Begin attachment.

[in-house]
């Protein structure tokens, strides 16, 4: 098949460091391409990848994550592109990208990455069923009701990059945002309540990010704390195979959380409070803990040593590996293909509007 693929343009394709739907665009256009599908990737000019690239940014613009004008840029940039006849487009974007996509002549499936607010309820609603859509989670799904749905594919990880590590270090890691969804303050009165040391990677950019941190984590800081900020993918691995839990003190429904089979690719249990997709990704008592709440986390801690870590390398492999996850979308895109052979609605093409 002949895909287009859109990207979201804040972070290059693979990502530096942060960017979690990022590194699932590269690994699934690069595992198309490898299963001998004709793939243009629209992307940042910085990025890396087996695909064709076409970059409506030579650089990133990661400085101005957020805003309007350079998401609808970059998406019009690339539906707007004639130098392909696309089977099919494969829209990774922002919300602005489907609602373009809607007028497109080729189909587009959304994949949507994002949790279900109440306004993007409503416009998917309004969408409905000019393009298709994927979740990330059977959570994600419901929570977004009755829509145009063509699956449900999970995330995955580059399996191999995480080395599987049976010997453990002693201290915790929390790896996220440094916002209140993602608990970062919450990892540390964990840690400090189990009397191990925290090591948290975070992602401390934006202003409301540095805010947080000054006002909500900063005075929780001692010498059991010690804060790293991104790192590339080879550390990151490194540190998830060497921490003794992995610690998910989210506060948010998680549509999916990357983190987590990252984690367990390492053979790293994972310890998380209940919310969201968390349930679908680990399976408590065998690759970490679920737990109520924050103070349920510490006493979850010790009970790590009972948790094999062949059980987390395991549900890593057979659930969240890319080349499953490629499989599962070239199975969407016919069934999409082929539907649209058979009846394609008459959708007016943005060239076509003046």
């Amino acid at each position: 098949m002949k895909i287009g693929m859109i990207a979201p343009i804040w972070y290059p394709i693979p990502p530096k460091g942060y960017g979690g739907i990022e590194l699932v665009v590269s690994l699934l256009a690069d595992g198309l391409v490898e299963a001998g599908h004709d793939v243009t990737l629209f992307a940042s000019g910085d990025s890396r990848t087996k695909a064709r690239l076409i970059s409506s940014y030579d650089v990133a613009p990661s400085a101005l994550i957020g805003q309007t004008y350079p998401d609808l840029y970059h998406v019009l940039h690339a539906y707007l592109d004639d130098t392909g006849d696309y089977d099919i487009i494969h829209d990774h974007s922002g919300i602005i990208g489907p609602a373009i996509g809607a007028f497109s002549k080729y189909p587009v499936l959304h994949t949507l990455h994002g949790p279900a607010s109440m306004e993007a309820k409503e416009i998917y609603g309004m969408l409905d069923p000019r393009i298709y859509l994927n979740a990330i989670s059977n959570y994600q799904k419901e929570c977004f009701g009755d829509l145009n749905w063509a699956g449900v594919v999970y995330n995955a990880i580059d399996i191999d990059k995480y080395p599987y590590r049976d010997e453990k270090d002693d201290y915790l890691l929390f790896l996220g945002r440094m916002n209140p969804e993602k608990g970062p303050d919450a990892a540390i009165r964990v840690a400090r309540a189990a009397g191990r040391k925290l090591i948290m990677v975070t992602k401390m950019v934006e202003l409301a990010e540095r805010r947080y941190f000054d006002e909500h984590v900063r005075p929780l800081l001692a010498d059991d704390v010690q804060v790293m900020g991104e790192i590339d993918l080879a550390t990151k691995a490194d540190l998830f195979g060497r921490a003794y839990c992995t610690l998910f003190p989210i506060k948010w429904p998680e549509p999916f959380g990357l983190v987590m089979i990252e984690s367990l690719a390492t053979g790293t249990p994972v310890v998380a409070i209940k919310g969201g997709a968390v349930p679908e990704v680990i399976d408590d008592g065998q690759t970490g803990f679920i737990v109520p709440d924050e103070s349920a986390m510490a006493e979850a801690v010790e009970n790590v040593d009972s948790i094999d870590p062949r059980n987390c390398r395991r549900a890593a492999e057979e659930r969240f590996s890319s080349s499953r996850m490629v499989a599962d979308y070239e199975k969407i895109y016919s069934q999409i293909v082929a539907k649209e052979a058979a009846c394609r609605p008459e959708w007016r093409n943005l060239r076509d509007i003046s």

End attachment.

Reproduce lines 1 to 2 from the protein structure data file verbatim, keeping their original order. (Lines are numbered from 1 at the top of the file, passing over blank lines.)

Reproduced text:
[in-house]
């Protein structure tokens, strides 16, 4: 098949460091391409990848994550592109990208990455069923009701990059945002309540990010704390195979959380409070803990040593590996293909509007 693929343009394709739907665009256009599908990737000019690239940014613009004008840029940039006849487009974007996509002549499936607010309820609603859509989670799904749905594919990880590590270090890691969804303050009165040391990677950019941190984590800081900020993918691995839990003190429904089979690719249990997709990704008592709440986390801690870590390398492999996850979308895109052979609605093409 002949895909287009859109990207979201804040972070290059693979990502530096942060960017979690990022590194699932590269690994699934690069595992198309490898299963001998004709793939243009629209992307940042910085990025890396087996695909064709076409970059409506030579650089990133990661400085101005957020805003309007350079998401609808970059998406019009690339539906707007004639130098392909696309089977099919494969829209990774922002919300602005489907609602373009809607007028497109080729189909587009959304994949949507994002949790279900109440306004993007409503416009998917309004969408409905000019393009298709994927979740990330059977959570994600419901929570977004009755829509145009063509699956449900999970995330995955580059399996191999995480080395599987049976010997453990002693201290915790929390790896996220440094916002209140993602608990970062919450990892540390964990840690400090189990009397191990925290090591948290975070992602401390934006202003409301540095805010947080000054006002909500900063005075929780001692010498059991010690804060790293991104790192590339080879550390990151490194540190998830060497921490003794992995610690998910989210506060948010998680549509999916990357983190987590990252984690367990390492053979790293994972310890998380209940919310969201968390349930679908680990399976408590065998690759970490679920737990109520924050103070349920510490006493979850010790009970790590009972948790094999062949059980987390395991549900890593057979659930969240890319080349499953490629499989599962070239199975969407016919069934999409082929539907649209058979009846394609008459959708007016943005060239076509003046």